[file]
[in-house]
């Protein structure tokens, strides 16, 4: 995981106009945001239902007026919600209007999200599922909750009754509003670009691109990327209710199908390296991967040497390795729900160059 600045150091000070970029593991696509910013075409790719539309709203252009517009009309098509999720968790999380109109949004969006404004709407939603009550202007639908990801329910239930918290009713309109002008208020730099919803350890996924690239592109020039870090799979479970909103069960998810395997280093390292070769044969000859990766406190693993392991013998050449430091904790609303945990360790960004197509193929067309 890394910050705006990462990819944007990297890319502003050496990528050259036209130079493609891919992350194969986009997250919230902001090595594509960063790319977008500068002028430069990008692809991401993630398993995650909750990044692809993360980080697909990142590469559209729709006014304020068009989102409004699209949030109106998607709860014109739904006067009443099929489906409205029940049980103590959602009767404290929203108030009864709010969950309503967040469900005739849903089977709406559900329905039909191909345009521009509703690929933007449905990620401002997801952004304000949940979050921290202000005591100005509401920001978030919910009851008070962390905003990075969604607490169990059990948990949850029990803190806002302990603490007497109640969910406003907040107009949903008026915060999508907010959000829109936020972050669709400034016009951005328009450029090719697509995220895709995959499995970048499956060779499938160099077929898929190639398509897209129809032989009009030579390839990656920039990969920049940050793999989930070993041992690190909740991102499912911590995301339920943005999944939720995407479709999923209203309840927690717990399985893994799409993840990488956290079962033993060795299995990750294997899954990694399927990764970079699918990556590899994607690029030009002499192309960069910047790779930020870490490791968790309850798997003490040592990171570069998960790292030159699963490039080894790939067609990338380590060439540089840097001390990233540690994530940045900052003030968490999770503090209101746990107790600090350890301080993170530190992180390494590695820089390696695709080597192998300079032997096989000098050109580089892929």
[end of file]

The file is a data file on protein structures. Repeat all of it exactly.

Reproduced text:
[in-house]
């Protein structure tokens, strides 16, 4: 995981106009945001239902007026919600209007999200599922909750009754509003670009691109990327209710199908390296991967040497390795729900160059 600045150091000070970029593991696509910013075409790719539309709203252009517009009309098509999720968790999380109109949004969006404004709407939603009550202007639908990801329910239930918290009713309109002008208020730099919803350890996924690239592109020039870090799979479970909103069960998810395997280093390292070769044969000859990766406190693993392991013998050449430091904790609303945990360790960004197509193929067309 890394910050705006990462990819944007990297890319502003050496990528050259036209130079493609891919992350194969986009997250919230902001090595594509960063790319977008500068002028430069990008692809991401993630398993995650909750990044692809993360980080697909990142590469559209729709006014304020068009989102409004699209949030109106998607709860014109739904006067009443099929489906409205029940049980103590959602009767404290929203108030009864709010969950309503967040469900005739849903089977709406559900329905039909191909345009521009509703690929933007449905990620401002997801952004304000949940979050921290202000005591100005509401920001978030919910009851008070962390905003990075969604607490169990059990948990949850029990803190806002302990603490007497109640969910406003907040107009949903008026915060999508907010959000829109936020972050669709400034016009951005328009450029090719697509995220895709995959499995970048499956060779499938160099077929898929190639398509897209129809032989009009030579390839990656920039990969920049940050793999989930070993041992690190909740991102499912911590995301339920943005999944939720995407479709999923209203309840927690717990399985893994799409993840990488956290079962033993060795299995990750294997899954990694399927990764970079699918990556590899994607690029030009002499192309960069910047790779930020870490490791968790309850798997003490040592990171570069998960790292030159699963490039080894790939067609990338380590060439540089840097001390990233540690994530940045900052003030968490999770503090209101746990107790600090350890301080993170530190992180390494590695820089390696695709080597192998300079032997096989000098050109580089892929």